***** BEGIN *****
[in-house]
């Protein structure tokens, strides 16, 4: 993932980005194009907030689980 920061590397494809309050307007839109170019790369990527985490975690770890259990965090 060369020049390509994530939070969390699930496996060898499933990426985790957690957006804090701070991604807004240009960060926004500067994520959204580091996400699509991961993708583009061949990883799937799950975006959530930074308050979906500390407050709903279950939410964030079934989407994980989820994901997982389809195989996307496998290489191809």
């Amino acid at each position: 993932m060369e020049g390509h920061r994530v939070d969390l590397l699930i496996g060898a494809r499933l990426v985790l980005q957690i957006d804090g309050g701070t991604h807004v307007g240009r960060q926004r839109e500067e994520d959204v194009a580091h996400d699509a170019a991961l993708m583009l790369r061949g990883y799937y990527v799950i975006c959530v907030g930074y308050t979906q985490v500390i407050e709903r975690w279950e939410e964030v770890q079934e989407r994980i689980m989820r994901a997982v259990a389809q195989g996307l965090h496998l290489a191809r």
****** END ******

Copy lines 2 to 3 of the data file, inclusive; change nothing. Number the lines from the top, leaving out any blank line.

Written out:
């Protein structure tokens, strides 16, 4: 993932980005194009907030689980 920061590397494809309050307007839109170019790369990527985490975690770890259990965090 060369020049390509994530939070969390699930496996060898499933990426985790957690957006804090701070991604807004240009960060926004500067994520959204580091996400699509991961993708583009061949990883799937799950975006959530930074308050979906500390407050709903279950939410964030079934989407994980989820994901997982389809195989996307496998290489191809």
């Amino acid at each position: 993932m060369e020049g390509h920061r994530v939070d969390l590397l699930i496996g060898a494809r499933l990426v985790l980005q957690i957006d804090g309050g701070t991604h807004v307007g240009r960060q926004r839109e500067e994520d959204v194009a580091h996400d699509a170019a991961l993708m583009l790369r061949g990883y799937y990527v799950i975006c959530v907030g930074y308050t979906q985490v500390i407050e709903r975690w279950e939410e964030v770890q079934e989407r994980i689980m989820r994901a997982v259990a389809q195989g996307l965090h496998l290489a191809r």